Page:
He is no fool who gives what he cannot keep to gain what he cannot lose. -Jim Elliot*
In California we have seen firsthand the destructive nature of uncontrolled fire. We’ve also felt the warmth from a camp fire or a heater on a cold night. We even use fire in a favorite family activity, BBQ! Is fire destructive or constructive? It depends on the situation. We need to understand the power of fire and the importance of control. Fire always has the potential to become dangerous; it must be carefully monitored.
As a boy, our family camped often. My dad was a fireman and it is safe to say that I, on more than one occasion, heard him say, “Don’t play with fire, you will get burned or burn something down!” He had seen the destructive power of fire and also understood my lack of respect for the potential danger.
Money, like fire, has two faces or two sides. We’ve all seen the way money effects people; we’ve read stories of those who have won the lottery or lost it all. Money can be both constructive and destructive. Unlike fire, when money is out of control in our lives, the destruction can be subtle. Money plays to our pride and destroys us from the inside out. The constructive side of money is empowering, not enslaving; it is loose hands, not tight fists; it is peace, not anxiety.
Two Faces of Money
Money is neutral – Money is simply a pledge of assets, a means of payment, a medium of exchange. Money is morally neutral. Money can be used to support the advancement of the kingdom of God, or support a terrorist organization. Money can be seen as a gift from God to be used for His work, or the source of false security, identity and pride.
Money’s true value and potential is determined by the hands who hold it. We need to understand money’s potential for constructive or destructive work, and very few of us can keep that clear line on our own. We will deceive ourselves without the honest input of people we trust who are around us. Like water, money is a gift from God. Water can refresh but when water is out of control, it leads to flooding and destruction.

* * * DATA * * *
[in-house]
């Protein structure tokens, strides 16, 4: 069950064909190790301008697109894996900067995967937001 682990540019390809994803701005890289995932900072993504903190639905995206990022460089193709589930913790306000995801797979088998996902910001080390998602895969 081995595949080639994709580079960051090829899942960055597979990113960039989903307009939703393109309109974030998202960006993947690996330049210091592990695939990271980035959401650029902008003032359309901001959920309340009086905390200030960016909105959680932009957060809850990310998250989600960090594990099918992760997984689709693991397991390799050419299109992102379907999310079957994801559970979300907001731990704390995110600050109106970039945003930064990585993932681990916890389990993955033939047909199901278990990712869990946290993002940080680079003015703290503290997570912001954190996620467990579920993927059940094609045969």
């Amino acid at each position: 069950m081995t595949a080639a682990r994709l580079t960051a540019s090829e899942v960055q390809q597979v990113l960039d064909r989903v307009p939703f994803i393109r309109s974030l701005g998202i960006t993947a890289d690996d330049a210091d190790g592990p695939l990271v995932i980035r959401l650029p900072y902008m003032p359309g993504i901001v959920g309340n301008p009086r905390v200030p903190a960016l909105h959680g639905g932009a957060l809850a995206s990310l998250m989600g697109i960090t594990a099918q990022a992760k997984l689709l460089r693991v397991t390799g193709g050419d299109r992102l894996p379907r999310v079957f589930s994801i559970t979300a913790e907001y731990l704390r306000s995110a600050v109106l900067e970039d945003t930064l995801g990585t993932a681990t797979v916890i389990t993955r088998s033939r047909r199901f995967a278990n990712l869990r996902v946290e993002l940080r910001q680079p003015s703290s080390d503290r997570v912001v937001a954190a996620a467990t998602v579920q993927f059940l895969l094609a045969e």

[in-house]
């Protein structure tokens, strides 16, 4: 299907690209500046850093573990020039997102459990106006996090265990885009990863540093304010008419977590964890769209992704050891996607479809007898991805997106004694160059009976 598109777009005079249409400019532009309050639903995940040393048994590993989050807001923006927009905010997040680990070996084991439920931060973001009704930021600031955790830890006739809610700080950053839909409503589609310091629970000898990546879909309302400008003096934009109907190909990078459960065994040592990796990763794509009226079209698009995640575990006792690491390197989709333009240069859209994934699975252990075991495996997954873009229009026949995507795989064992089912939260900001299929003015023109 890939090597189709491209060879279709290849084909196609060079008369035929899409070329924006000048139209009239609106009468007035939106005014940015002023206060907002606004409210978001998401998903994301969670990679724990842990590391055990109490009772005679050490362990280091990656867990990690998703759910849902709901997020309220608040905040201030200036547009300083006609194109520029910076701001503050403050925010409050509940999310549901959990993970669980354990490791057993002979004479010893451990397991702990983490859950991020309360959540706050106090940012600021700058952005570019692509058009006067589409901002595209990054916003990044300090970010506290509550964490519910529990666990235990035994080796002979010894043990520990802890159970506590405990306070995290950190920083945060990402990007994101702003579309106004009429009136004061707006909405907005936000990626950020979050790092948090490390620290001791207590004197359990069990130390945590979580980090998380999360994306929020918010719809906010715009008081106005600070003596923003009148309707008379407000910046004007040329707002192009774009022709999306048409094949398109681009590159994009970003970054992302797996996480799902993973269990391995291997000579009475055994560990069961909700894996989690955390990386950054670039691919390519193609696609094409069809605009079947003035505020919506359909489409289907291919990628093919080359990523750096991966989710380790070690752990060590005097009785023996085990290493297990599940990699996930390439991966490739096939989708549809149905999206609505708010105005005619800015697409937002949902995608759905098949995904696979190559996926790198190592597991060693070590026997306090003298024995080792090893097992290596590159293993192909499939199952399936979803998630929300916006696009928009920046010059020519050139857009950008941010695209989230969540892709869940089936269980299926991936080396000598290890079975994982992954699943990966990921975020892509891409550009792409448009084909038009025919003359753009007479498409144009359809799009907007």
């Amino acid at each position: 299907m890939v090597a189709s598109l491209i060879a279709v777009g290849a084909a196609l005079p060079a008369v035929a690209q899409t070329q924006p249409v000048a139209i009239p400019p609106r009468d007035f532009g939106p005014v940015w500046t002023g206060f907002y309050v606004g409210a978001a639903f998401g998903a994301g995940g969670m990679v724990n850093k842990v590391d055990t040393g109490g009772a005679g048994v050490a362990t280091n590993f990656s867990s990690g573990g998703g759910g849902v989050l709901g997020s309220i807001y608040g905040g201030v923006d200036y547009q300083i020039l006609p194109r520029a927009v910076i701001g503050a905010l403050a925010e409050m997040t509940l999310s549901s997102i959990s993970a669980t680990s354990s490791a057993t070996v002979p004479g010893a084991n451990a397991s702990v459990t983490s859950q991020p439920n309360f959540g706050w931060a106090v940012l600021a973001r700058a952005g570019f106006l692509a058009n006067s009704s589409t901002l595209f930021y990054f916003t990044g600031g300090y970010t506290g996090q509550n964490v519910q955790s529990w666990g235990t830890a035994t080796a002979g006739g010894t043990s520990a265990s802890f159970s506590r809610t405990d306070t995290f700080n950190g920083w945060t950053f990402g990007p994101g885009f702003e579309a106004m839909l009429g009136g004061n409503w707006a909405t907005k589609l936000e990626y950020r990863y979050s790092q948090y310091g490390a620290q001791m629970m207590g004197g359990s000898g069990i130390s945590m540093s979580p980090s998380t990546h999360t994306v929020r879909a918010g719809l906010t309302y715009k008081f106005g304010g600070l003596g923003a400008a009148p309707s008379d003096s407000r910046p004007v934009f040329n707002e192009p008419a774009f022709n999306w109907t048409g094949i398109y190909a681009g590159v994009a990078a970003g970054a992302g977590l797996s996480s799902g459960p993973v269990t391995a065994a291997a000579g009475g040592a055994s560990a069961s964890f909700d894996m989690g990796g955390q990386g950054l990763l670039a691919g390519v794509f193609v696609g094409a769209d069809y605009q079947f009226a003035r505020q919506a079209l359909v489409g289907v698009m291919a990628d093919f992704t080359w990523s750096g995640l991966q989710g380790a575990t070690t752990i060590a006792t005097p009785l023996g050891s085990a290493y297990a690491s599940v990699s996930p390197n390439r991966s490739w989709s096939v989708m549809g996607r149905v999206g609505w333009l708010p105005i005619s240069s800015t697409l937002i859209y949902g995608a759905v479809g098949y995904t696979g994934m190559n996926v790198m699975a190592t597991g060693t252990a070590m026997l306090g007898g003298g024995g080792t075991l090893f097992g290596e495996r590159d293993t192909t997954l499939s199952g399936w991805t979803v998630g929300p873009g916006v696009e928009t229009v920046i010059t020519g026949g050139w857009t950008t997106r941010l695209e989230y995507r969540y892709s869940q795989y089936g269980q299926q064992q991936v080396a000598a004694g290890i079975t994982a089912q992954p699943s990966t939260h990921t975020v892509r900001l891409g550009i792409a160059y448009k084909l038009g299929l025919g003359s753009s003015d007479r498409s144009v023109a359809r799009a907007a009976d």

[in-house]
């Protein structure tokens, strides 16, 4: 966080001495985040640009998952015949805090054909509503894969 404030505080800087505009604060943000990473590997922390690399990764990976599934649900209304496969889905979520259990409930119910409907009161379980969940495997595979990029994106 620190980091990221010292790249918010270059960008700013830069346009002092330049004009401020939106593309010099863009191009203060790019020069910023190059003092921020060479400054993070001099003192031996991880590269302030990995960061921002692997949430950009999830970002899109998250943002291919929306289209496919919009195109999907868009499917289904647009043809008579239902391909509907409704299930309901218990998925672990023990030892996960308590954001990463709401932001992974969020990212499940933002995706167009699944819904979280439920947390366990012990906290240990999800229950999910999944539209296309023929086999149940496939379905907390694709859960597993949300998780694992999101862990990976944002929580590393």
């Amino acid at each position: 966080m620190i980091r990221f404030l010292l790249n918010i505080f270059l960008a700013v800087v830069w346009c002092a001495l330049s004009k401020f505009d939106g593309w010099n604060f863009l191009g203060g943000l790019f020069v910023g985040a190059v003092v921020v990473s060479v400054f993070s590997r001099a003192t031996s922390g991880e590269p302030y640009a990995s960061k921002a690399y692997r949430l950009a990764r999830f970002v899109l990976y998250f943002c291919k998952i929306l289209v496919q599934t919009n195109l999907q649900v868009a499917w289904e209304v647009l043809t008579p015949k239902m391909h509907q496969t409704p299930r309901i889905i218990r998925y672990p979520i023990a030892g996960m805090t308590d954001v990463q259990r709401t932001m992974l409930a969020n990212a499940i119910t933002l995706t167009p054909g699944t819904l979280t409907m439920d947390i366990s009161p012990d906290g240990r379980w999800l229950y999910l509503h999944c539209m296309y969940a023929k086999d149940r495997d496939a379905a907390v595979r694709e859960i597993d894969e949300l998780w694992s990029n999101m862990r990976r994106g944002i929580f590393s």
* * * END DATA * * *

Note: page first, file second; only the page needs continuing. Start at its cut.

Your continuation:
Money and the Fallen Man
The Story of Zacchaeus
Zacchaeus was a wealthy man who made his money by extorting the Jews as a tax collector. Jesus called Zacchaeus to come to Him, and he responded wholeheartedly to this unexpected offer (Luke 19:1-10). What followed was Zacchaeus opening up his home and inviting Jesus to dine with his friends and relatives. This alone was an incredible act of faith, but there was more – Zacchaeus said he would give back all that he had taken and more! Jesus responded, “Salvation has come to your home.” Did Zacchaeus buy his salvation? Did the act of giving back money save him? No! Salvation came because though money had ruled his heart, he set aside that idol for true riches in Christ. This was clearly indicated by Zacchaeus restoring stolen funds – returning the money was the fruit of his salvation.
The Rich Young Ruler
Because of sin in our hearts and in the world, money now has the power to enslave us. In Mark 10:17-31, we read the story of the rich young ruler who asked Jesus, “Good teacher, what must I do to inherit eternal life?” Jesus replied, “You know the commandments: ‘Do not murder, do not commit adultery, do not steal…'” The ruler said, “Teacher, all these have I kept since I was a boy.” Jesus said, “One thing you lack…go sell everything you have and give to the poor, and you will have treasure in heaven, then come follow me.” At this he went away sad, for he had great wealth. Jesus said to His disciples, “How hard for the rich to enter the kingdom of God!” It is difficult for us to trust in God when were is no physical or obvious need.
The Bible talks frequently about money and the spiritual dangers that go with it. In Luke, several of the parables relate to money – the two debtors, the rich fool, the tower builder, the lost coin, the unjust steward, the rich man and Lazarus, and the parable of the pounds. The Pharisees are called lovers of money (Luke 16:14). John the Baptist warns people against discontentment with their income (Luke 3:13). Jesus warns us to watch out and be on high alert against greed (Luke 12:15), against worry about money (Luke 12:22), against frantic over-work (Luke 12:30, and against deriving a sense of one’s worth and identity from economic achievement (Luke 12:15). If money, comfort, and reputation are too important, you will not enter the kingdom of God (Luke 6:24-26).
The Disciples and Us
Jesus did not ask His disciples to sell everything they owned and give the money away. Jesus invited His disciples to follow Him, to leave behind their fishing boats, their careers, their families, their comfort zone. Jesus does not want all of us to leave our families or give up our careers, but He does want to be on the throne. “You shall have no other gods before me” (Exodus 20:3). It is easy for us to rely on money and material goods when we don’t live intentionally with our eyes and hope on Jesus.
*Jim Elliot – American born Christian missionary who was one of five missionaries killed while participating in Operation Auca, an attempt to evangelize the Huaorani people of Ecuador. Jim was 31 years old when he gave his life for the sake of the Gospel.